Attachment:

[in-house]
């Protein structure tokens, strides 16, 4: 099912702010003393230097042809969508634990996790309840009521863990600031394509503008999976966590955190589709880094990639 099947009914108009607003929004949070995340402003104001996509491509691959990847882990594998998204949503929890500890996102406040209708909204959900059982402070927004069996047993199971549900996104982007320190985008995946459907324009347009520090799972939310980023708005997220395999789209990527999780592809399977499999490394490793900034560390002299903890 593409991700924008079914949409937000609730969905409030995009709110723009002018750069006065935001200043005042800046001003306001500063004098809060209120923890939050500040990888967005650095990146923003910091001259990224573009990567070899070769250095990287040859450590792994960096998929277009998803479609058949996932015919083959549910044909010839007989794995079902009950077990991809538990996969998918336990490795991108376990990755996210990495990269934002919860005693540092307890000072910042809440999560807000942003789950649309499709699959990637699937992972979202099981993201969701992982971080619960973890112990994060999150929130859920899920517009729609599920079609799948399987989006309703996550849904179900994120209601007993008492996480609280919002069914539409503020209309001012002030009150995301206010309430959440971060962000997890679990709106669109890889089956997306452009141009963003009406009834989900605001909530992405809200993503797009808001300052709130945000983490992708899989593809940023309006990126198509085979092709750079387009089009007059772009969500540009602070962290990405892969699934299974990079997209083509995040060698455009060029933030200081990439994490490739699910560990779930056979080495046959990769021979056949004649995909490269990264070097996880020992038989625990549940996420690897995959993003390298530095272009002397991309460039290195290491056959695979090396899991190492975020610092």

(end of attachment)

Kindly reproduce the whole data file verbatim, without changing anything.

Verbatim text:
[in-house]
């Protein structure tokens, strides 16, 4: 099912702010003393230097042809969508634990996790309840009521863990600031394509503008999976966590955190589709880094990639 099947009914108009607003929004949070995340402003104001996509491509691959990847882990594998998204949503929890500890996102406040209708909204959900059982402070927004069996047993199971549900996104982007320190985008995946459907324009347009520090799972939310980023708005997220395999789209990527999780592809399977499999490394490793900034560390002299903890 593409991700924008079914949409937000609730969905409030995009709110723009002018750069006065935001200043005042800046001003306001500063004098809060209120923890939050500040990888967005650095990146923003910091001259990224573009990567070899070769250095990287040859450590792994960096998929277009998803479609058949996932015919083959549910044909010839007989794995079902009950077990991809538990996969998918336990490795991108376990990755996210990495990269934002919860005693540092307890000072910042809440999560807000942003789950649309499709699959990637699937992972979202099981993201969701992982971080619960973890112990994060999150929130859920899920517009729609599920079609799948399987989006309703996550849904179900994120209601007993008492996480609280919002069914539409503020209309001012002030009150995301206010309430959440971060962000997890679990709106669109890889089956997306452009141009963003009406009834989900605001909530992405809200993503797009808001300052709130945000983490992708899989593809940023309006990126198509085979092709750079387009089009007059772009969500540009602070962290990405892969699934299974990079997209083509995040060698455009060029933030200081990439994490490739699910560990779930056979080495046959990769021979056949004649995909490269990264070097996880020992038989625990549940996420690897995959993003390298530095272009002397991309460039290195290491056959695979090396899991190492975020610092």